The icon indicates free access to the linked research on JSTOR.

Who Was Joetha Collier? (The Atlantic)
by Keisha N. Blain
In 1971—sixteen years after Emmett Till’s murder, at a time when the Civil Rights Movement had achieved many of its goals—a group of white men killed a young Black woman in Mississippi. A historian remembers her life.

JSTOR Daily Membership AdJSTOR Daily Membership Ad

Tricks of the Memory (OpenMind)
by Jill Neimark
Alleged repressed memories have helped put innocent people in prison for decades. But how can we ever really know if our recollections are accurate?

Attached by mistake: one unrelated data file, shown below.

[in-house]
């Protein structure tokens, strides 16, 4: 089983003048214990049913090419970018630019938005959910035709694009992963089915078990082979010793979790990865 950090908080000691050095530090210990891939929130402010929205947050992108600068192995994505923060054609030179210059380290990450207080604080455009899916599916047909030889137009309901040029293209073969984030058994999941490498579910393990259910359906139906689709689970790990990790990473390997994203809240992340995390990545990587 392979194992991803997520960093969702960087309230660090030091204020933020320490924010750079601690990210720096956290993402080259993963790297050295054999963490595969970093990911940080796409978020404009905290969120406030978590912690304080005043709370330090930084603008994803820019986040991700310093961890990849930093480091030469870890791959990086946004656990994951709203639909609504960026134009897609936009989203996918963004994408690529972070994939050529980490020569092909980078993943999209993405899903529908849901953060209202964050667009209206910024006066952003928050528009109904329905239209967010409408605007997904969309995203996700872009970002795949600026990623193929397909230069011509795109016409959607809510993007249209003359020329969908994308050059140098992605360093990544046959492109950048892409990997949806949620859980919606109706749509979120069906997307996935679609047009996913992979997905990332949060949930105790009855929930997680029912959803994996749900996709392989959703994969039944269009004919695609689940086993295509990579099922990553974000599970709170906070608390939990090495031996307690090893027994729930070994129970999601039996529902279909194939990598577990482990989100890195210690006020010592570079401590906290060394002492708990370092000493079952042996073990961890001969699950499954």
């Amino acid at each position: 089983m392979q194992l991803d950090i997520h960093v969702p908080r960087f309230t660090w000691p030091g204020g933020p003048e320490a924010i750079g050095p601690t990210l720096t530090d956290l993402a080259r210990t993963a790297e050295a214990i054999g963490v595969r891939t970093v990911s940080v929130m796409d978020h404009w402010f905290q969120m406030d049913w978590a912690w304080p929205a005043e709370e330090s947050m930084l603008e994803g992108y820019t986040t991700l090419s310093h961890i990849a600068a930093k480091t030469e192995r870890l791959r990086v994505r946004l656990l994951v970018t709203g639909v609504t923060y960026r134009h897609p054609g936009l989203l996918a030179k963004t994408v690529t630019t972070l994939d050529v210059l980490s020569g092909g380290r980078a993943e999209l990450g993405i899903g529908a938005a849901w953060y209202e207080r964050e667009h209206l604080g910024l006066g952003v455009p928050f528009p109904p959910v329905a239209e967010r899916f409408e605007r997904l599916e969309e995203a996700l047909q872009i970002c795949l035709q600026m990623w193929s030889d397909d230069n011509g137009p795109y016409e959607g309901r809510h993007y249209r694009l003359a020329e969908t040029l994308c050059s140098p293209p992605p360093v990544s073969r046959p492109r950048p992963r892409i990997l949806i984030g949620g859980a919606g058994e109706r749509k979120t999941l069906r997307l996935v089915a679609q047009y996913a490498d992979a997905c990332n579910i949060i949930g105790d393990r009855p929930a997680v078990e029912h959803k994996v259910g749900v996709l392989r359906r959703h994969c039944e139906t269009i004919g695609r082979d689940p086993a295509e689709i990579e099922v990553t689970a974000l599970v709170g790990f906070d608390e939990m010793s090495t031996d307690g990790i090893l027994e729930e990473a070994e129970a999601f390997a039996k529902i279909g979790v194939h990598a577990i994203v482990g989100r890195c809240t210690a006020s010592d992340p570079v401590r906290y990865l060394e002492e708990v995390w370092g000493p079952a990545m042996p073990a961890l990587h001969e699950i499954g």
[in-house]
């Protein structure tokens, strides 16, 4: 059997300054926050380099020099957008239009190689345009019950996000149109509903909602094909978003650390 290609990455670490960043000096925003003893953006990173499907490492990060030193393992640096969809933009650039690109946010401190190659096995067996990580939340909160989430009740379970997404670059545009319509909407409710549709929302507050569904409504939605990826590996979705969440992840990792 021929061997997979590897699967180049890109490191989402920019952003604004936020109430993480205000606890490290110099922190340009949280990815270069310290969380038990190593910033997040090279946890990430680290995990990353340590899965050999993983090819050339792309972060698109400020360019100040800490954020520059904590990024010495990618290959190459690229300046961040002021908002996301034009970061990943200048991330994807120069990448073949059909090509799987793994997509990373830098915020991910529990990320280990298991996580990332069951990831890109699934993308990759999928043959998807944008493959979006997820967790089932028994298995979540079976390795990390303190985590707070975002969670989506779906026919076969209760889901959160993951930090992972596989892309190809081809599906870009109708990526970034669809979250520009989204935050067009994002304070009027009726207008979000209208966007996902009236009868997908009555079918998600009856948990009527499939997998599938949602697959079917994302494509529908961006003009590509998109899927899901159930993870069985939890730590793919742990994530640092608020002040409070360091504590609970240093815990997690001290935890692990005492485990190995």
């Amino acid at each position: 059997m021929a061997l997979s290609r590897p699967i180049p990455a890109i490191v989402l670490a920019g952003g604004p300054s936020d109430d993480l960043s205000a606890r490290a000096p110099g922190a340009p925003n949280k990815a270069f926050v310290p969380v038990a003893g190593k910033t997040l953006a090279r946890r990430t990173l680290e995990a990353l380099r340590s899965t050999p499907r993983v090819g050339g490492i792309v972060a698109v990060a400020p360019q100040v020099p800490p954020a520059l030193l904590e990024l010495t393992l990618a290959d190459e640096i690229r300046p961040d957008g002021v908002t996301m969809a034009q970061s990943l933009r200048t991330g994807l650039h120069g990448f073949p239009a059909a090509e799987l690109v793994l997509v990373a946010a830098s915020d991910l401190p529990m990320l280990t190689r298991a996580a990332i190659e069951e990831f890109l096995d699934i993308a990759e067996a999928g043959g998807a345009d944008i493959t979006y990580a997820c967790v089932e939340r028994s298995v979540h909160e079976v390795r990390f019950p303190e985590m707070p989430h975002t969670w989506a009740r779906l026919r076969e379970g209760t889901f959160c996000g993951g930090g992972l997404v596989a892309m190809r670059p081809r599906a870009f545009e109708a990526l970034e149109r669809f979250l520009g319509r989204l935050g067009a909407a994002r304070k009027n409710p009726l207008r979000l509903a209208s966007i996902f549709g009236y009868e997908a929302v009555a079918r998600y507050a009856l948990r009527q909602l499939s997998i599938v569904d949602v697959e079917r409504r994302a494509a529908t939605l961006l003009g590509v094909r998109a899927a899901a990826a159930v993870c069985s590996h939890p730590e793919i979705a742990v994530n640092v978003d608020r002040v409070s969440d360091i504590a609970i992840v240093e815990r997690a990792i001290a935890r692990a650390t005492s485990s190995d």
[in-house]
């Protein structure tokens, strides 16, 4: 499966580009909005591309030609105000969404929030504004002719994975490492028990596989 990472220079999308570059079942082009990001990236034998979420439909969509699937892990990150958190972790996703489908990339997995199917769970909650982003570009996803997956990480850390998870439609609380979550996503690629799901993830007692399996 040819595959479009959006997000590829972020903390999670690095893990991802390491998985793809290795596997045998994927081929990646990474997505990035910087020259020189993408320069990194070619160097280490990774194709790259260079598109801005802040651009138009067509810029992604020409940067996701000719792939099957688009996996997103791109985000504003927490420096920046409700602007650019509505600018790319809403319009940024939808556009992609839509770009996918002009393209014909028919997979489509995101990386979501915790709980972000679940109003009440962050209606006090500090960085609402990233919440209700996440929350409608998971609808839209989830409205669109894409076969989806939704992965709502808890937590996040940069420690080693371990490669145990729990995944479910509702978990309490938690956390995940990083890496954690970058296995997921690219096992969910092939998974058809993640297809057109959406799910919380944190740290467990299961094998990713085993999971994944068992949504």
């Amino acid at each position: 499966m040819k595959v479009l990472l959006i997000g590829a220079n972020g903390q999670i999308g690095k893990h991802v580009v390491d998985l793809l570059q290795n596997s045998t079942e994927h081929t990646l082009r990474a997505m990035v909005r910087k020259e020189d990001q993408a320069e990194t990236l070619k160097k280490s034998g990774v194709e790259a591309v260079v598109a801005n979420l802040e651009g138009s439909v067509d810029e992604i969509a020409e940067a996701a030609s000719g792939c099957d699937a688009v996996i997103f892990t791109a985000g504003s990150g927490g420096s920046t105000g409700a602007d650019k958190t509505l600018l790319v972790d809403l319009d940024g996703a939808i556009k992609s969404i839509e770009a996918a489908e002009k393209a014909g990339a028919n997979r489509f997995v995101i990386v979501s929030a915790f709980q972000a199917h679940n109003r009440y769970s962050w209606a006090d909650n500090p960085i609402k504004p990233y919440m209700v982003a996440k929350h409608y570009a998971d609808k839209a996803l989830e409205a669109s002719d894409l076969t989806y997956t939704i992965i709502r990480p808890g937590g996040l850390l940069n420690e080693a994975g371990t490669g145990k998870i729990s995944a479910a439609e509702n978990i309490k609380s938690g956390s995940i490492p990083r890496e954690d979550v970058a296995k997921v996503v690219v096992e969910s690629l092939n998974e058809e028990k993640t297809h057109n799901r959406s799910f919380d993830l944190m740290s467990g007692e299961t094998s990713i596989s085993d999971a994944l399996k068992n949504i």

The End of Normal (The Cut)
by Katie Heaney
A study suggests that tens of millions of US adults have no plans to return to their pre-pandemic ways even if COVID-19 becomes a nonissue. Is this the result of anxiety? Habits? Or just new priorities?

A Pacific Island’s Gorgeous Puffer Fish Helmets (Atlas Obscura)
by Mark Hay
On the island of Kiribati, puffer fish helmets were once part of elaborately crafted sets of ceremonial battle armor. But colonial dictates eliminated the context in which they were traditionally used, and many of them ended up in museums, where curators had little understanding of their purpose and meaning.

When Viruses Meet Climate Change (Grist)
by Zoya Teirstein
To adapt to climate change, many mammal species are moving to new ranges—and meeting other creatures doing the same thing. The result is a petri dish for the development of new diseases that could spill over to infect humans.

Got a hot tip about a well-researched story that belongs on this list? Email us here